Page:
one of several sandy coves (this
one frequented by locals) south of town
Lagos, Portugal; Jul 19, 2005
--Jul 10, 2005
Portugal is clean. Lisbon is clean. The streets
are clean. The restaurants are clean. The public squares are clean.
The buses are clean. The castles are clean.
But most of all, the small towns are clean.
So clean that sometimes they look almost deserted, until you spot
an old man sweeping the sidewalk in front of his house or weeding
the gardens along the main street.
and not a broken roof tile in sight
There’s even a national competition to
see which town is the cleanest. Town councils hand out free white
paint (and dark blue or yellow for the trim, from the looks of
it), and everybody paints their house (again). Okay, we’re
laying it on a little thick (just like the paint), but it does
seem like almost all the buildings in the little towns have been
painted quite recently. And there’s no trash, and everything’s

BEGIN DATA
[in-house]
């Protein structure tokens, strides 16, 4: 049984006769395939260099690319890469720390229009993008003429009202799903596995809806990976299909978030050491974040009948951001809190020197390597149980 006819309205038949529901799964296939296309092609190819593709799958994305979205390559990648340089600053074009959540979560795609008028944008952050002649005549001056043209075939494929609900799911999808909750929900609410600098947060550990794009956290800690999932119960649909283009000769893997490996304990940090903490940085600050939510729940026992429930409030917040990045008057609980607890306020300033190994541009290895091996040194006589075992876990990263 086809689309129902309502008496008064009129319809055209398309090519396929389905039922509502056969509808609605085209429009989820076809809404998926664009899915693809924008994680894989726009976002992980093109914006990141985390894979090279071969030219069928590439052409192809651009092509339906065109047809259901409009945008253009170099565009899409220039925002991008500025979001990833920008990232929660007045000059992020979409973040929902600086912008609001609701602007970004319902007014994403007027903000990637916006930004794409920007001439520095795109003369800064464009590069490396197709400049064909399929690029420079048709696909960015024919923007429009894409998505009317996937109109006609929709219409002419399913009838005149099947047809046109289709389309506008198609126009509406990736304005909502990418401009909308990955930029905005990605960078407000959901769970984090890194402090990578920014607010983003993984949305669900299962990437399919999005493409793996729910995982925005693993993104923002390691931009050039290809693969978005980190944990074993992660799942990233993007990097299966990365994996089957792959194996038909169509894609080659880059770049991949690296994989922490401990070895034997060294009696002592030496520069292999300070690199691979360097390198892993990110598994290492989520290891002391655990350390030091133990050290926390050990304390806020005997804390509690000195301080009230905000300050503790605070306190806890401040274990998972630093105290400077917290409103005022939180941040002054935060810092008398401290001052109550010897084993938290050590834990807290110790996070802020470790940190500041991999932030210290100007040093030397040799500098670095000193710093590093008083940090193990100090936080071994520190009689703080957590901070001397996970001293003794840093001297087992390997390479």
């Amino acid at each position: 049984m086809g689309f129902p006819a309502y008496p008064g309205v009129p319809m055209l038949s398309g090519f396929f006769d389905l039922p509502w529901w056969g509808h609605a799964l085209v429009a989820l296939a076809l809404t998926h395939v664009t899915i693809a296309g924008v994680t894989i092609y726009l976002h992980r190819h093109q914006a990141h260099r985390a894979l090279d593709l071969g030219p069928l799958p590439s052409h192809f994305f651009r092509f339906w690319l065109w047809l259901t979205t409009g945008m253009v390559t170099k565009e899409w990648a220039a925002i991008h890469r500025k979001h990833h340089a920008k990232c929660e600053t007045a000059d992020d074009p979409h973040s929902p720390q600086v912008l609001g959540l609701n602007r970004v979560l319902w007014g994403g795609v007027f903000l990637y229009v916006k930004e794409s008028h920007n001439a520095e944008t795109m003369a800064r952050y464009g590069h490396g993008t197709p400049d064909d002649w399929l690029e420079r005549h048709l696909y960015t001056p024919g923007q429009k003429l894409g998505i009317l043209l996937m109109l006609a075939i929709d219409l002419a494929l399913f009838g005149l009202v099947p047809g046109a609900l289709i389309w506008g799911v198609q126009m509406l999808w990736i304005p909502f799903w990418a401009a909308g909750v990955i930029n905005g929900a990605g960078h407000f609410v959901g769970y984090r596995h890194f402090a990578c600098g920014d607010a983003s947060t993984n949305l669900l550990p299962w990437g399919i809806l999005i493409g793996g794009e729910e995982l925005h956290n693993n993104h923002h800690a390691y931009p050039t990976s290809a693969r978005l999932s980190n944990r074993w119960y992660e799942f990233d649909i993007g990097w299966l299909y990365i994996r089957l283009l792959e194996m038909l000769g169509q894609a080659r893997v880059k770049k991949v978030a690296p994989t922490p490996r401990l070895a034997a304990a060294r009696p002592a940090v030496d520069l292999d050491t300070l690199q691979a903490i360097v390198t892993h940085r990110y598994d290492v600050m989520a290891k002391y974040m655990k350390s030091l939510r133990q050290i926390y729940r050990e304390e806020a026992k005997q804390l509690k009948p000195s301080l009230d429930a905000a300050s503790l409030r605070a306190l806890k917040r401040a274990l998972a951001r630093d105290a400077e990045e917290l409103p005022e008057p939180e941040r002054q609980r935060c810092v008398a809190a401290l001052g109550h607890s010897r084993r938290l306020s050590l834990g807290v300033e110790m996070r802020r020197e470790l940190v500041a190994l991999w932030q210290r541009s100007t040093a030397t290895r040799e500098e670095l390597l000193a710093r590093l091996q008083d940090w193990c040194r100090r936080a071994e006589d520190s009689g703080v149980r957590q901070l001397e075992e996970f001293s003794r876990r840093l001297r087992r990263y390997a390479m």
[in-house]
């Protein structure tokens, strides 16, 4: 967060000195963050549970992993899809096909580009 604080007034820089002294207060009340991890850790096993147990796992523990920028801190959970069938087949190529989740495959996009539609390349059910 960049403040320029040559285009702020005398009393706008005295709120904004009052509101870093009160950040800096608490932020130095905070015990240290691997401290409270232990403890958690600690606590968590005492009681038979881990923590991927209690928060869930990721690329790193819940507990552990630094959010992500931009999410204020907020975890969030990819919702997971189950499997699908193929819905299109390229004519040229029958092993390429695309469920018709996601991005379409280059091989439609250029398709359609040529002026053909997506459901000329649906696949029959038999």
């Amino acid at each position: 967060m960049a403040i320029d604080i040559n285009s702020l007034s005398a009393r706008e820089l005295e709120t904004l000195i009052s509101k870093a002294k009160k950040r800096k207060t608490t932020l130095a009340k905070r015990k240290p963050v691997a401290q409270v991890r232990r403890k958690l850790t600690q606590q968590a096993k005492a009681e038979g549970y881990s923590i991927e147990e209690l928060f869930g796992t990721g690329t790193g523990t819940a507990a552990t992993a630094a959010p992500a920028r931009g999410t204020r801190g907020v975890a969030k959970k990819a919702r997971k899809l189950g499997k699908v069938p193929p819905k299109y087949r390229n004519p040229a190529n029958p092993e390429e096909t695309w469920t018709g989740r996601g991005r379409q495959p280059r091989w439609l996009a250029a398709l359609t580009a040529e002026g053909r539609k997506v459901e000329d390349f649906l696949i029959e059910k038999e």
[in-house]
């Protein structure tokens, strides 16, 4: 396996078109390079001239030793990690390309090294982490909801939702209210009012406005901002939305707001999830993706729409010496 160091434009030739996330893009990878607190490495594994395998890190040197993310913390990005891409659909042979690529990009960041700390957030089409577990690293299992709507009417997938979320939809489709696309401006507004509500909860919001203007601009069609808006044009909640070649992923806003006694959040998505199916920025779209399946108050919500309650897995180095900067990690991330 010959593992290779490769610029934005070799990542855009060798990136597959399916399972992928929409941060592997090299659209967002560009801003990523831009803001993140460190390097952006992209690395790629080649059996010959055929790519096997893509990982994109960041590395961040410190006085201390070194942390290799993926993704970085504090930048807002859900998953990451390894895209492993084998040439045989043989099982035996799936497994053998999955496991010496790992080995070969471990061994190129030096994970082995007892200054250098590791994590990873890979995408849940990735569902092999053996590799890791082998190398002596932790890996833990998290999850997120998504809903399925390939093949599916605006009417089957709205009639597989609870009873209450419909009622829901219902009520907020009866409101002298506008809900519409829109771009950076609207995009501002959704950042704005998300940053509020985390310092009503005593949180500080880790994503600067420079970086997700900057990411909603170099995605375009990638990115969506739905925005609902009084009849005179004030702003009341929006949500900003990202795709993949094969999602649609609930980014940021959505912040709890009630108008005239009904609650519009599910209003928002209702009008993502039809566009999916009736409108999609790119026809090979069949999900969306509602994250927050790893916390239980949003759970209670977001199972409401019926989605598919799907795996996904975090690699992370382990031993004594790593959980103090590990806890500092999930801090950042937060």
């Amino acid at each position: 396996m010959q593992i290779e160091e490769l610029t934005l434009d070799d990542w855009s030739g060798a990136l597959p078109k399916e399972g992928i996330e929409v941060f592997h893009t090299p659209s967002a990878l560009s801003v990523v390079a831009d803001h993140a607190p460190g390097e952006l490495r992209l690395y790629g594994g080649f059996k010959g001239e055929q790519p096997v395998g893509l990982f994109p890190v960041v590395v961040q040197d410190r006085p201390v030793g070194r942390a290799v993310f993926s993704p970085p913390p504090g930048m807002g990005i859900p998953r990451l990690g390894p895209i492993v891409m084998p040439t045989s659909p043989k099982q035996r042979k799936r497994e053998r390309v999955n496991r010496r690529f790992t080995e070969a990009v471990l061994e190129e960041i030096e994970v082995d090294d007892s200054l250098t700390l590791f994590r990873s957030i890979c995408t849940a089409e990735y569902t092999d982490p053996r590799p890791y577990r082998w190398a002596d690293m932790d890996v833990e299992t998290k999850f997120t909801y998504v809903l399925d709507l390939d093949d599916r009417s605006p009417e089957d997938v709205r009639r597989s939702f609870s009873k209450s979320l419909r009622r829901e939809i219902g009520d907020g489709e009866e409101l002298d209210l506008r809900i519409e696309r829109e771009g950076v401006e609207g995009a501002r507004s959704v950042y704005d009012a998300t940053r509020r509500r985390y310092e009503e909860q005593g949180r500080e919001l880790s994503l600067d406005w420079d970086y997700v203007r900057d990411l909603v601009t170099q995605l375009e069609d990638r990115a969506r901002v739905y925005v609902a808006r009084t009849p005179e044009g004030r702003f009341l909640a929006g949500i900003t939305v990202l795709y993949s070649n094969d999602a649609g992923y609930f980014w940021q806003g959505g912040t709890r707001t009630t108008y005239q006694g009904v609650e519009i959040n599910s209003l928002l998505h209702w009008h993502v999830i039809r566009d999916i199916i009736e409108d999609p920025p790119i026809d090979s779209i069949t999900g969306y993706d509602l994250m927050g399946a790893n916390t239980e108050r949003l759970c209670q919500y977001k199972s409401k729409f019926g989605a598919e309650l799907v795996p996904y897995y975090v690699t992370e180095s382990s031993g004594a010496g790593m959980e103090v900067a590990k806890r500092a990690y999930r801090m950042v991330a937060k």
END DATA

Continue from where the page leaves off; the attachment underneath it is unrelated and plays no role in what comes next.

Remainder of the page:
orderly, down to the vegetable gardens and fresh fish stands.
The village that won the competition last year is ironically one
of the poorest towns in Portugal. The joke in Lisbon was: “They’re
so poor they don’t even have garbage.”
We stayed for about a week in the small beach
town of Zambujeira do Mar. The buildings that should normally
look yellowed and battered from sea water/wind were all immaculate.
Our apartment looked out over the town square (pictured above).
We kept waiting for it to get messy, especially with everybody
parading around in it until all hours of the morning, but each
day it looked like someone had managed to vacuum it before we